The capability to directly interrogate intracellular structures inside a single cell for measurement and manipulation is important for understanding subcellular and suborganelle activities, diagnosing diseases, and developing new therapeutic approaches. Compared with measurements of single cells, physical measurement and manipulation of subcellular structures and organelles remain underexplored. To improve intracellular physical measurement and manipulation, we have developed a multipole magnetic tweezers system for micromanipulation involving submicrometer position control and piconewton force control of a submicrometer magnetic bead inside a single cell for measurement in different locations (spatial) and different time points (temporal). The bead was three-dimensionally positioned in the cell using a generalized predictive controller that addresses the control challenge caused by the low bandwidth of visual feedback from high-resolution confocal imaging. The average positioning error was quantified to be 0.4 μm, slightly larger than the Brownian motion–imposed constraint (0.31 μm). The system is also capable of applying a force up to 60 pN with a resolution of 4 pN for a period of time longer than 30 min. The measurement results revealed that significantly higher stiffness exists in the nucleus’ major axis than in the minor axis. This stiffness polarity is likely attributed to the aligned actin filament. We also showed that the nucleus stiffens upon the application of an intracellularly applied force, which can be attributed to the response of structural protein lamin A/C and the intracellular stress fiber actin filaments.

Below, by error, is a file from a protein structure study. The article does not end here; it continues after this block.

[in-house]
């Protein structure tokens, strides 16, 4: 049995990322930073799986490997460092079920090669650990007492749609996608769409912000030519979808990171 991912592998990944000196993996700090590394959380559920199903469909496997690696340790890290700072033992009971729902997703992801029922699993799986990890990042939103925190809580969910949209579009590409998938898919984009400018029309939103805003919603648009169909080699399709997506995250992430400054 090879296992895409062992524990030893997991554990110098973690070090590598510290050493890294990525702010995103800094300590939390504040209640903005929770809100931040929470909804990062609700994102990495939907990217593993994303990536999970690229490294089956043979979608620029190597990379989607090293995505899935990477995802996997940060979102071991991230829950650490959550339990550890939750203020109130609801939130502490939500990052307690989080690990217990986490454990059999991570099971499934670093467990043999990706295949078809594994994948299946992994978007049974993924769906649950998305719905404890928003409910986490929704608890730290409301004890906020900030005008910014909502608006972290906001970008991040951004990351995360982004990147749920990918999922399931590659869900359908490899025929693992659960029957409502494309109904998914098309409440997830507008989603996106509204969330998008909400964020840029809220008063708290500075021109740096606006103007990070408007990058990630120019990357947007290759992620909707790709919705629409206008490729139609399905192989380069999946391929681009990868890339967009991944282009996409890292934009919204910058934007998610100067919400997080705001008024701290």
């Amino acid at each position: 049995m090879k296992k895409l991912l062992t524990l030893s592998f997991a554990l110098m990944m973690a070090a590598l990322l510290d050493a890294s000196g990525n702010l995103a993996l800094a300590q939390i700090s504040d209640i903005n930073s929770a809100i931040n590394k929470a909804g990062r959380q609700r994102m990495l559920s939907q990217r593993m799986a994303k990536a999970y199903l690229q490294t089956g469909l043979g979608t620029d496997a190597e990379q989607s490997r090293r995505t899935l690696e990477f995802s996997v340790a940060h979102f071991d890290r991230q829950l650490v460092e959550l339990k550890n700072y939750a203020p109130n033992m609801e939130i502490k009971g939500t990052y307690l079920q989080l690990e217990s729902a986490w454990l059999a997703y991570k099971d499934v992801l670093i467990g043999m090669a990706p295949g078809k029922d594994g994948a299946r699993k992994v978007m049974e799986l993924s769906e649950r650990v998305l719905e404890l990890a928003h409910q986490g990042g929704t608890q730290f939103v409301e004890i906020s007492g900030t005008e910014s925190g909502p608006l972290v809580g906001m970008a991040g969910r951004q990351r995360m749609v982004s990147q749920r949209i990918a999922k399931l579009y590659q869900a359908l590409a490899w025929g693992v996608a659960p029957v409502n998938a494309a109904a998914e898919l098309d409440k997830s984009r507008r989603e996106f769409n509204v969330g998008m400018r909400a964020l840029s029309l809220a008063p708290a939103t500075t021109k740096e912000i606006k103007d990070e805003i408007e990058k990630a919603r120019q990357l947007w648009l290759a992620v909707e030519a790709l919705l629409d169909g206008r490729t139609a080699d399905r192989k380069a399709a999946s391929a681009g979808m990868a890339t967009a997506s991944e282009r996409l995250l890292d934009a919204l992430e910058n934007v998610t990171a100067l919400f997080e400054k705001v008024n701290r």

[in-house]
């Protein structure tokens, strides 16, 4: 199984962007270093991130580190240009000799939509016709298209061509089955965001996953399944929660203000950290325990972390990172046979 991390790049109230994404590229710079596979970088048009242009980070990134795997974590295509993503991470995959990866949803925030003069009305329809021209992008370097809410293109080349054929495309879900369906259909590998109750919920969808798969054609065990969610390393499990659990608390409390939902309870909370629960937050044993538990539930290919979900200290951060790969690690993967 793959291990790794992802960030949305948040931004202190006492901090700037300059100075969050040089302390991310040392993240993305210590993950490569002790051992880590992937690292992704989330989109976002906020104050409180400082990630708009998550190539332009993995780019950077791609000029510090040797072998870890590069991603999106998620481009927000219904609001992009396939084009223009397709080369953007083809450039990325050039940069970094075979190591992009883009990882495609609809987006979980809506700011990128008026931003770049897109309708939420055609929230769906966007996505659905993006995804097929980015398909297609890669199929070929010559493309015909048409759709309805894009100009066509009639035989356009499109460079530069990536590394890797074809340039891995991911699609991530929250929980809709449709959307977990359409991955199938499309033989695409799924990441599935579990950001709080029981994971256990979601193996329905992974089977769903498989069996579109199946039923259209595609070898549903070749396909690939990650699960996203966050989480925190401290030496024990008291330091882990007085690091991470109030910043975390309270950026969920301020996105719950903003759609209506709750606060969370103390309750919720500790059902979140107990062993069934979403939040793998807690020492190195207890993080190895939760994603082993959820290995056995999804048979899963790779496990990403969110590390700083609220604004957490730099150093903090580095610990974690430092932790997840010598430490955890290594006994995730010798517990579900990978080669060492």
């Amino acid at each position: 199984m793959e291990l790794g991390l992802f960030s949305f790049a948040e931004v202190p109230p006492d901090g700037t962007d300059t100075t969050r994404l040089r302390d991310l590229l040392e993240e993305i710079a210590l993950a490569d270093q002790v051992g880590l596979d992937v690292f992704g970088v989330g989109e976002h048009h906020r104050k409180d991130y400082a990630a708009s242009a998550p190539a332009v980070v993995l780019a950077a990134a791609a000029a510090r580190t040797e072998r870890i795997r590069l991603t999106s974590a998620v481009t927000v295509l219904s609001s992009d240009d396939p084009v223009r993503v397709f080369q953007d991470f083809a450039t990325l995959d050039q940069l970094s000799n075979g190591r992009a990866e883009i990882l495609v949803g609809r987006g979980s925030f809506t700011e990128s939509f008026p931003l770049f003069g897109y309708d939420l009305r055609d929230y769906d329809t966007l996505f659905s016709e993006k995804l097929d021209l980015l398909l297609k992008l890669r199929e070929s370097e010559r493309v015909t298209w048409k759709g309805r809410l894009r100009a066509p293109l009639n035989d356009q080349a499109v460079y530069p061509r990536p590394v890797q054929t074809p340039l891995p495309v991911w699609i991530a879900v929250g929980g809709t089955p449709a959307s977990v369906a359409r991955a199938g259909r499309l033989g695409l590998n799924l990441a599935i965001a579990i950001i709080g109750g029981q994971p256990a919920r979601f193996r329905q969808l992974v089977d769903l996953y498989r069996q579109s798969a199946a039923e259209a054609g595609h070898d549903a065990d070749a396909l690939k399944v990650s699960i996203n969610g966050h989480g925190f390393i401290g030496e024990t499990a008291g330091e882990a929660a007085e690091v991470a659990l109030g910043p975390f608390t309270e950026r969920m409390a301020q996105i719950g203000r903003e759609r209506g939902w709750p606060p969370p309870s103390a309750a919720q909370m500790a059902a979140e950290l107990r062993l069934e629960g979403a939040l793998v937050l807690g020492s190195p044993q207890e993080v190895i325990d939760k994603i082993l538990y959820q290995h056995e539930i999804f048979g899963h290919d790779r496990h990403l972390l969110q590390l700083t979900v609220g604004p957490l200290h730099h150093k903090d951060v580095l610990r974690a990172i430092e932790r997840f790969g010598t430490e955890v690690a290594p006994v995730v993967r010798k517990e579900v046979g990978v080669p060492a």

Source: Sciencemag.org – Science Robotics Latest Content